Kent Duvall is a character I won’t soon forget, and I was also fascinated by the reality-TV fan subculture depicted in “To Sharks,” a world that Mr. Fishbach renders with ironic distance but also with insight and genuine compassion. We’re excited to be kicking off 2021 with his first published story, and we hope you enjoy it too.
Q&A by Will Allison
That said, one of my biggest fears for this story is that anybody would conflate my opinion with Kent’s. This story was meant to satirize a particular type of reality TV contestant. I’ve found that the people who think they’re the most above-it-all, the ones who look down on the fans with the most condescension, are typically the most desperately in need of approval. And for what it’s worth, I am definitely not above it all. I podcast about Survivor; I co-host Survivor events. I’m right in the scrum.
One of the joys of my life has been meeting both past players and fans. We all live in our bubbles, and prior to going on reality television, most of my friends were people just like me. Now I’m close with an Alabama cattle rancher and a Boston firefighter and an R&B star, people whose orbits likely never would have intersected my own enough to form truly deep bonds. I’ve also made incredible friends from among the fandom, and I hope everyone has the opportunity to watch an episode of Survivor with a room crowded full of hundreds of fans.
But then of course there’s the other side of those events that’s just unabashed narcissism and neediness, and I wanted to write about that aspect, because that part is much funnier.
The more pragmatic challenge was the story’s pacing. I wanted this story to move quickly, to be fun. In my earliest drafts I had a long drive from the airport, Kent musing along the way. I realized—in a story about screw-up reality TV contestants, nobody wants to read about the drive from the airport! But I also needed to expand time enough to give the side characters humanity, and not let the speed of the story steamroll over them.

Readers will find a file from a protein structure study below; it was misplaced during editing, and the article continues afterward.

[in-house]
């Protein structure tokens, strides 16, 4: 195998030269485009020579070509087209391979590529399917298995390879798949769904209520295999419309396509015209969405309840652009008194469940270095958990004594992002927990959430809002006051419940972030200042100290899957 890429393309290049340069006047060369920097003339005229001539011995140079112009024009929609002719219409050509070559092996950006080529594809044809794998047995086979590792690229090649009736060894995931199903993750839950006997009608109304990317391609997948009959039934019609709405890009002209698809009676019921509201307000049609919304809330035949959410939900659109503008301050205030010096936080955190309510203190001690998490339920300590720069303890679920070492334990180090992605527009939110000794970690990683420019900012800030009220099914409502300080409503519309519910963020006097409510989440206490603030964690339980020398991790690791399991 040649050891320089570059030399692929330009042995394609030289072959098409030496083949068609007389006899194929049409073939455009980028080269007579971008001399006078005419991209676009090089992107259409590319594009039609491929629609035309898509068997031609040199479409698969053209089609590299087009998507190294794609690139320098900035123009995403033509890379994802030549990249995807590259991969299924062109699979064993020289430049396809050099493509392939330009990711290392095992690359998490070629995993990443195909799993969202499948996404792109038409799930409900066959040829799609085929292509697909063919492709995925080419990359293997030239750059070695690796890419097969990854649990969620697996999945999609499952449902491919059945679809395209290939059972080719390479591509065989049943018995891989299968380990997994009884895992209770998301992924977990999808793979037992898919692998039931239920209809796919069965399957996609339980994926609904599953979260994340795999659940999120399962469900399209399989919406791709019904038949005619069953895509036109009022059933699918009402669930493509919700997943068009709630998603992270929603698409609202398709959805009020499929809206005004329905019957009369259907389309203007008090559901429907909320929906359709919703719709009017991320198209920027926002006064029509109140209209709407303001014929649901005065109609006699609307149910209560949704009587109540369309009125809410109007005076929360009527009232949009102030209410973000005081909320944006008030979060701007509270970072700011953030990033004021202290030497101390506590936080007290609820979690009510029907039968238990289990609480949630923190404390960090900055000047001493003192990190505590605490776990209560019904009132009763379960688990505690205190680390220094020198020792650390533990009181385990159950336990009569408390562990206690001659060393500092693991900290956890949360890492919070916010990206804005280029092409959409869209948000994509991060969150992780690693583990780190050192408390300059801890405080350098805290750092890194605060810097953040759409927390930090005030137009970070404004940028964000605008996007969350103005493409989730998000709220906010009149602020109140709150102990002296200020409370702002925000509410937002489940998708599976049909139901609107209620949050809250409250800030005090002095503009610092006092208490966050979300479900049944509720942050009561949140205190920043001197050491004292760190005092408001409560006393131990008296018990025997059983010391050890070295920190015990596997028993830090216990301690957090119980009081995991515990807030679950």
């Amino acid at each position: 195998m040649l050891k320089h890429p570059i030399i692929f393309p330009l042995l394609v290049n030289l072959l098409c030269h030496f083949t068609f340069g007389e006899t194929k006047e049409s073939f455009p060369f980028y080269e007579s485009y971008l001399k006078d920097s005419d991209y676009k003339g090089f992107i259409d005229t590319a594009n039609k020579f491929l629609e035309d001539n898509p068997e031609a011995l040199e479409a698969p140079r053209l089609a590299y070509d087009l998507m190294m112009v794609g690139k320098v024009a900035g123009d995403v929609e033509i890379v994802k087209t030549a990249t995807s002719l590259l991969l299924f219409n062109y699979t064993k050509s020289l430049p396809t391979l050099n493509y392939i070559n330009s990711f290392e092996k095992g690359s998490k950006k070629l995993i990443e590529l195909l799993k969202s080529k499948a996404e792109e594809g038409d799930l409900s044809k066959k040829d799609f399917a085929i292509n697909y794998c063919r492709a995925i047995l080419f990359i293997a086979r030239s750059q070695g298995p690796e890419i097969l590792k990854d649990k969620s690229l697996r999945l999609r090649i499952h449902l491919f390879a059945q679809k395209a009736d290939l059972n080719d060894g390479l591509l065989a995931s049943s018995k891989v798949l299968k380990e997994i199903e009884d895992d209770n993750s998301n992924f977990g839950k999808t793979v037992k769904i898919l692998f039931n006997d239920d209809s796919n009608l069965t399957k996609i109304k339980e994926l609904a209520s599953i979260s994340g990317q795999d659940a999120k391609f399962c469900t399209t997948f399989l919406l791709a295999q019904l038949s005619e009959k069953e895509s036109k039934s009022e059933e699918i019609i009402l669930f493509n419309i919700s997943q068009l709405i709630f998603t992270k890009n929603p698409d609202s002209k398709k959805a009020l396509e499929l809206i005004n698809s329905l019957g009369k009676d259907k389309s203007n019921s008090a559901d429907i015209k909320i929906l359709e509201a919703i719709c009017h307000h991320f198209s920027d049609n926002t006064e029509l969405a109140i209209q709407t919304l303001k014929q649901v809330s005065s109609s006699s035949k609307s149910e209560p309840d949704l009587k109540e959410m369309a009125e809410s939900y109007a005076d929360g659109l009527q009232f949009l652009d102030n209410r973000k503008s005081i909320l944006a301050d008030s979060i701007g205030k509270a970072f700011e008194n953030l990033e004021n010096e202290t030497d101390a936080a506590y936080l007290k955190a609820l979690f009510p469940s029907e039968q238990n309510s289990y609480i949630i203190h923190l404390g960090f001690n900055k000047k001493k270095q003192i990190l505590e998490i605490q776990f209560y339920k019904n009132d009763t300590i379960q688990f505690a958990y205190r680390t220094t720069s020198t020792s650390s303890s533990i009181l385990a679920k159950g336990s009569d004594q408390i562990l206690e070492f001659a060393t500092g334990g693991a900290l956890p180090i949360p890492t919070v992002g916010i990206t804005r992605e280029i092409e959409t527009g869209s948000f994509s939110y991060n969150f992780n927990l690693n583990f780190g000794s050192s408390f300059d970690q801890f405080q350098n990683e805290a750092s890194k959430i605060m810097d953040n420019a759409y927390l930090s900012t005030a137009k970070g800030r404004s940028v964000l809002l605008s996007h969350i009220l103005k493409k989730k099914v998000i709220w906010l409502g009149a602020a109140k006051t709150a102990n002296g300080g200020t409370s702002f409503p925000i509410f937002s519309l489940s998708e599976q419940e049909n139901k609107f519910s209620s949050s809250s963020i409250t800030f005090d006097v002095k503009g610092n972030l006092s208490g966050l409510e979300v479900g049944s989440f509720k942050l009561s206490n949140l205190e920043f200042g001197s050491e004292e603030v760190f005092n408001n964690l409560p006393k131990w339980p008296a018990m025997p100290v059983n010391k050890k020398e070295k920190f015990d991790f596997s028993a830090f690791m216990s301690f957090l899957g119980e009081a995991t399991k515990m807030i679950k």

My hope is what keeps Kent compelling is the tension between his bad behavior and the TV-crafted heroic narrative through which other people judge him, through which he desperately wants to be judged. I think part of Kent’s appeal is that he’s suffering from an exaggerated version of what we’re all going through—the widening gulf between our private and public selves. I think lots of people can relate to the tension between the lives we project through media and our messy selves at home.
Five years ago, when I was on Survivor the second time, I got violently ill in the middle of a monsoon. Not to get too graphic, but about every ten minutes, I had to strip off my clothes so they’d stay (relatively) dry and then walk out into the rainstorm naked to be sick outside our shelter. I had a real epiphany—if I was willing to suffer through so much for a reality TV show, how could I not muster the willpower for something I really cared about? When I got home, I left my job and have focused on fiction writing ever since.
Five weeks doesn’t sound very long, but as I said, it’s a story I’ve been playing around with in my head for years. And then of course there were months of revisions.
The other was from Teddy Wayne, whom I interviewed for my writing podcast Paraphrase. (Shameless plug!) He said, “Write around your weaknesses. Don’t try to compensate for them. Avoid them.” I think he was specifically talking about how he doesn’t like to write scenery description. That was very liberating—that I could just do the stuff that I found fun and was good at, rather than try to craft some idealized story.